Kerry Magro was diagnosed with Pervasive Developmental Disorder-Not Otherwise Specified (PDD-NOS) at age 4. Growing up, he dealt with many difficulties in regards to sensory integration, motor problems, overall social interaction and communication delays. After being re-diagnosed at 6, Kerry's future was very uncertain.
Today however, after countless hours of therapy and the support of a loving family, Kerry has conquered many of his challenges. Now 24 years old, he is a graduate student in Strategic Communications and Leadership at Seton Hall University. Along with being a full-time student, Kerry is also the co-host of Autism Radio: Hope Saves The Day, a life coach, motivational speaker, and writes a personal blog called My Autism My Voice, and an aspiring author.
Kerry has also become a tireless advocate for students with disabilities around the state and nationally. He has appeared on Emmy-winner Steve Adubato’s Caucus Education Show, “One-on-One with Steve Adubato,” writes a blog for Autism Speaks, has been published in the San Francisco Chronicle, and served as an advisor on the movie Joyful Noise starring Queen Latifah and Dolly Parton. Kerry recently met Senator Robert Menendez to discuss the reauthorization of The Combating Autism Act. For his efforts, last summer Kerry received the 2011 Outstanding Individual with Autism Award from the Autism Society of America.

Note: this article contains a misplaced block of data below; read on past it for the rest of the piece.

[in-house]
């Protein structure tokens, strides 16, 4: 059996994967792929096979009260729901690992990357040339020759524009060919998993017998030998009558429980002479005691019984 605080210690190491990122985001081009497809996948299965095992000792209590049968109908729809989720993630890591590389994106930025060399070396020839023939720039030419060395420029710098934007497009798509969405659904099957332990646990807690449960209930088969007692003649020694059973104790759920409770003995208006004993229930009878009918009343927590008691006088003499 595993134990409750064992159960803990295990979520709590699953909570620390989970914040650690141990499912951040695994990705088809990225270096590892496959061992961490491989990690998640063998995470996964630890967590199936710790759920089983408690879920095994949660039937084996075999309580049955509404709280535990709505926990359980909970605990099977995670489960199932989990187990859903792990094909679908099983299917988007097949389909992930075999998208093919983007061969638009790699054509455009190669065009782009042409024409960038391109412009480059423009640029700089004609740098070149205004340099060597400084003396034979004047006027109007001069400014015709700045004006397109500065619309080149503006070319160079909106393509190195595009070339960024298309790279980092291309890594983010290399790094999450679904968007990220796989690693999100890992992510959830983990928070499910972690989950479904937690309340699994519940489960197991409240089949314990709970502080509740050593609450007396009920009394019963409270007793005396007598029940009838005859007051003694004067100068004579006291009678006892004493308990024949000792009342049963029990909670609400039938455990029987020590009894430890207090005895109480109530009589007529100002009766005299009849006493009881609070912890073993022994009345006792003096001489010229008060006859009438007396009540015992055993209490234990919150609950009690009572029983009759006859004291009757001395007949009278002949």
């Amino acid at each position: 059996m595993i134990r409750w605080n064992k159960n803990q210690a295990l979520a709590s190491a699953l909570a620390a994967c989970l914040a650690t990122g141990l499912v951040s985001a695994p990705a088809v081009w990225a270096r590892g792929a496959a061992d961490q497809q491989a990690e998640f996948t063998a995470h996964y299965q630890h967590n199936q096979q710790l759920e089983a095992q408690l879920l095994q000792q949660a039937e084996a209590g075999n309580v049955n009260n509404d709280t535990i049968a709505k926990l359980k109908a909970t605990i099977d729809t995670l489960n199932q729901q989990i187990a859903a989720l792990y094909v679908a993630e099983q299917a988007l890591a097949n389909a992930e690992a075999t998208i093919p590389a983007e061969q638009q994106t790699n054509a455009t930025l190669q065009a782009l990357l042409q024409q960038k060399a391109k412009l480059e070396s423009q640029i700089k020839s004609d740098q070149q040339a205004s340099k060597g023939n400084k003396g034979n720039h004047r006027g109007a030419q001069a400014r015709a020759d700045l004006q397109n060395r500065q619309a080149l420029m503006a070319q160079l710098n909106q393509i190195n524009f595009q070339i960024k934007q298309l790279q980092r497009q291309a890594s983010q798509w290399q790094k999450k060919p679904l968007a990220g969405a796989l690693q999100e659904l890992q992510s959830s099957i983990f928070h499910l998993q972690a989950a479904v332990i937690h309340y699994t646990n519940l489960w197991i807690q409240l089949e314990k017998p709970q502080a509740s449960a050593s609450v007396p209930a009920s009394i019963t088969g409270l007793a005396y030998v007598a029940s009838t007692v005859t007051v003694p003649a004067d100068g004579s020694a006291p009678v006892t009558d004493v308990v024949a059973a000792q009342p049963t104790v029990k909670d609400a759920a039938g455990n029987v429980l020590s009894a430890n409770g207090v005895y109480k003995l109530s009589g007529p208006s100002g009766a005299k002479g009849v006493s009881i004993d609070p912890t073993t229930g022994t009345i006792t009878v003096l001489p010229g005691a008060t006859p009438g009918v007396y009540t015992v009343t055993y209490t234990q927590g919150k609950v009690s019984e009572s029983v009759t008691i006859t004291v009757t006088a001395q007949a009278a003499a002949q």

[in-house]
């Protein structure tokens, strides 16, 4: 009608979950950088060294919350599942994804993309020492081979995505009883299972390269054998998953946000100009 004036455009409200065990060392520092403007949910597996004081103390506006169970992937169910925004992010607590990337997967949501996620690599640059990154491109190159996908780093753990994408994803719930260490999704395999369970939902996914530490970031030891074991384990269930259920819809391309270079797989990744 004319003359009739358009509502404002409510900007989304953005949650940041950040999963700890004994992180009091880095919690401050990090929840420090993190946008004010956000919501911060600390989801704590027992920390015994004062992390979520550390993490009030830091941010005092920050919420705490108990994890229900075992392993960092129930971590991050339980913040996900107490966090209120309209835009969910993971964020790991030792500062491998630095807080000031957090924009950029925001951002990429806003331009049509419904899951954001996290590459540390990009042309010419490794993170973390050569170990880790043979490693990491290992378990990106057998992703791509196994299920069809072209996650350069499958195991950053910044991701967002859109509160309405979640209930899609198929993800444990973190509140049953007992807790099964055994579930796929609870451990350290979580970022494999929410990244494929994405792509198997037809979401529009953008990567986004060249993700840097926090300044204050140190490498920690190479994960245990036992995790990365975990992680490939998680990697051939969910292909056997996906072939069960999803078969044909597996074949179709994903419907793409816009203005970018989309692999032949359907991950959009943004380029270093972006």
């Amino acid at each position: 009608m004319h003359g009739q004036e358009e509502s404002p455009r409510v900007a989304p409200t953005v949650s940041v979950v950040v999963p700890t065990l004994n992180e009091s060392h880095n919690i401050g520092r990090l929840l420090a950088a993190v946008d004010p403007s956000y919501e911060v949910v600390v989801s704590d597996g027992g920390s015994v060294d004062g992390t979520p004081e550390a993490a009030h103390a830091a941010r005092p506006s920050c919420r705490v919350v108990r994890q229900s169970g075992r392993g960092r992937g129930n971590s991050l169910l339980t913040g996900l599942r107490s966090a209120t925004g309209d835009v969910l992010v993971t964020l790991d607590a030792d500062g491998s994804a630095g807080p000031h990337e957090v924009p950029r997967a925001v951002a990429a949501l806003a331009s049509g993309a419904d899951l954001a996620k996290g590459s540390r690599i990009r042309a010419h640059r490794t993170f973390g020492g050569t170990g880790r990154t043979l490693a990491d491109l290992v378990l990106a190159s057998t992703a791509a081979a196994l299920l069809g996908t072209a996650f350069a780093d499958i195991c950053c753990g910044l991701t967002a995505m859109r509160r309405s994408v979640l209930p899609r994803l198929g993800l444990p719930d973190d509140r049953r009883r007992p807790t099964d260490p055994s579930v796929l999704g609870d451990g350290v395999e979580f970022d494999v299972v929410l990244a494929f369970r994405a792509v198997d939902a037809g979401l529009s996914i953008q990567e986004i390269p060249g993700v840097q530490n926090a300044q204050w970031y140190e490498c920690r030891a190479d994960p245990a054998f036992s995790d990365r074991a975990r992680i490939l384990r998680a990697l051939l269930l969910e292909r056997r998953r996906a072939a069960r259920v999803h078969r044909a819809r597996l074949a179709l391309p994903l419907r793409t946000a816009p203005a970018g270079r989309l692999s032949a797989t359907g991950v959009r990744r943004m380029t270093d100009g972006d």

In the coming months, Kerry hopes to complete his first book, based on his college experience. He is also in the process of launching a nonprofit KFM Making a Difference in The Community.
Note: Kerry's book was originally titled, “College on the Spectrum: A Guide to Surviving College with A Disability.” The title will be changed as it coincides with a trademarked entity.
“Kerry, what would you like to do when you grow up?” Oh how I loathe this question.
I have received several calls of late from parents responding to me finishing my coursework for my Master’s in Strategic Communication at Seton Hall in New Jersey.
This week was exceptional. On Monday the nonprofit I head up, KFM Making a Difference, announced the inaugural scholarship winner for our Making a Difference for Autism Scholarship.
These past few weeks have been extremely tough for me. Two weeks ago today I lost my Grandma to a 15-year long battle with Alzheimer’s.
During my first semester at Seton Hall University, one of my professors told us we couldn’t use laptops in classes in order to avoid “distractions.”
About a week ago I received notice from the Autism Research Foundation that I was selected for a Dr. Margaret L. Bauman Award for Excellence in Serving the Autism Community.
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